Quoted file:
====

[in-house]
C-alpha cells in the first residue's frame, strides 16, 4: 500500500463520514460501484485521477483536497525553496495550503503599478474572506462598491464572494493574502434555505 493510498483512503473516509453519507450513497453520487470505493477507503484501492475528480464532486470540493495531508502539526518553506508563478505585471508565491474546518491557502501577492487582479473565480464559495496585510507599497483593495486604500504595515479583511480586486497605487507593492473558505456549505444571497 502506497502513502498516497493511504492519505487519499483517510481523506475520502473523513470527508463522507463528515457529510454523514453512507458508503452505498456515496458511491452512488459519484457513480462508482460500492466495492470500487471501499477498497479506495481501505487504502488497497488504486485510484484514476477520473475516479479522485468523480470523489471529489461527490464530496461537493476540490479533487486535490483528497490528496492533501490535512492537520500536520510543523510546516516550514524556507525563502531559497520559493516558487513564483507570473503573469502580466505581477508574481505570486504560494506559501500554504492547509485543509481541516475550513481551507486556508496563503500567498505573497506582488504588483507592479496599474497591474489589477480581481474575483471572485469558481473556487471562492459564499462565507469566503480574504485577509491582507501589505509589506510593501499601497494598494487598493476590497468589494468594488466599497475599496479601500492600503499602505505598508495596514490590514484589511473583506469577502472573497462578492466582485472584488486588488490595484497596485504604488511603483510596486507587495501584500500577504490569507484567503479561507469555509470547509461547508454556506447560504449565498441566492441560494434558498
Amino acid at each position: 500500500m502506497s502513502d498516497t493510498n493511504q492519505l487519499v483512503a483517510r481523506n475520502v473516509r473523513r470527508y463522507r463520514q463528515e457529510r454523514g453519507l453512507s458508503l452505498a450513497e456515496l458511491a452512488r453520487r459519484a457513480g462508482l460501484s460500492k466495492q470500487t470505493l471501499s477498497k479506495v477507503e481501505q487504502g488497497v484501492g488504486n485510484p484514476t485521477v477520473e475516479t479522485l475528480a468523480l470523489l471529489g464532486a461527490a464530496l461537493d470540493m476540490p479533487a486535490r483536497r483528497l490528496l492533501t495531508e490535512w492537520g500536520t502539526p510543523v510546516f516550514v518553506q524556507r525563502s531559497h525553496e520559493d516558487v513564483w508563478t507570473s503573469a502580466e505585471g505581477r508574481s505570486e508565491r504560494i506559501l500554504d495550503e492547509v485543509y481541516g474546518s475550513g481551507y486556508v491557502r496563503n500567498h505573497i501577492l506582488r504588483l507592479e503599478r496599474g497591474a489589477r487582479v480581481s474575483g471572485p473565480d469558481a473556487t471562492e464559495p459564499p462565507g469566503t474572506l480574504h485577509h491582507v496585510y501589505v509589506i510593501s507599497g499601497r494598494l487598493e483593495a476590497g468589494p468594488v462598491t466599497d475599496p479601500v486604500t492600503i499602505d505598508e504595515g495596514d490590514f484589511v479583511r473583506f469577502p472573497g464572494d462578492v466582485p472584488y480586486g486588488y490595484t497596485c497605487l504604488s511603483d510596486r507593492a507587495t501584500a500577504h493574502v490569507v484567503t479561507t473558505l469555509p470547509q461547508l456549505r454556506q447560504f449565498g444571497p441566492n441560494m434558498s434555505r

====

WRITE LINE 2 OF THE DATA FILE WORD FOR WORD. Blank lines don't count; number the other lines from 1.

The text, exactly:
C-alpha cells in the first residue's frame, strides 16, 4: 500500500463520514460501484485521477483536497525553496495550503503599478474572506462598491464572494493574502434555505 493510498483512503473516509453519507450513497453520487470505493477507503484501492475528480464532486470540493495531508502539526518553506508563478505585471508565491474546518491557502501577492487582479473565480464559495496585510507599497483593495486604500504595515479583511480586486497605487507593492473558505456549505444571497 502506497502513502498516497493511504492519505487519499483517510481523506475520502473523513470527508463522507463528515457529510454523514453512507458508503452505498456515496458511491452512488459519484457513480462508482460500492466495492470500487471501499477498497479506495481501505487504502488497497488504486485510484484514476477520473475516479479522485468523480470523489471529489461527490464530496461537493476540490479533487486535490483528497490528496492533501490535512492537520500536520510543523510546516516550514524556507525563502531559497520559493516558487513564483507570473503573469502580466505581477508574481505570486504560494506559501500554504492547509485543509481541516475550513481551507486556508496563503500567498505573497506582488504588483507592479496599474497591474489589477480581481474575483471572485469558481473556487471562492459564499462565507469566503480574504485577509491582507501589505509589506510593501499601497494598494487598493476590497468589494468594488466599497475599496479601500492600503499602505505598508495596514490590514484589511473583506469577502472573497462578492466582485472584488486588488490595484497596485504604488511603483510596486507587495501584500500577504490569507484567503479561507469555509470547509461547508454556506447560504449565498441566492441560494434558498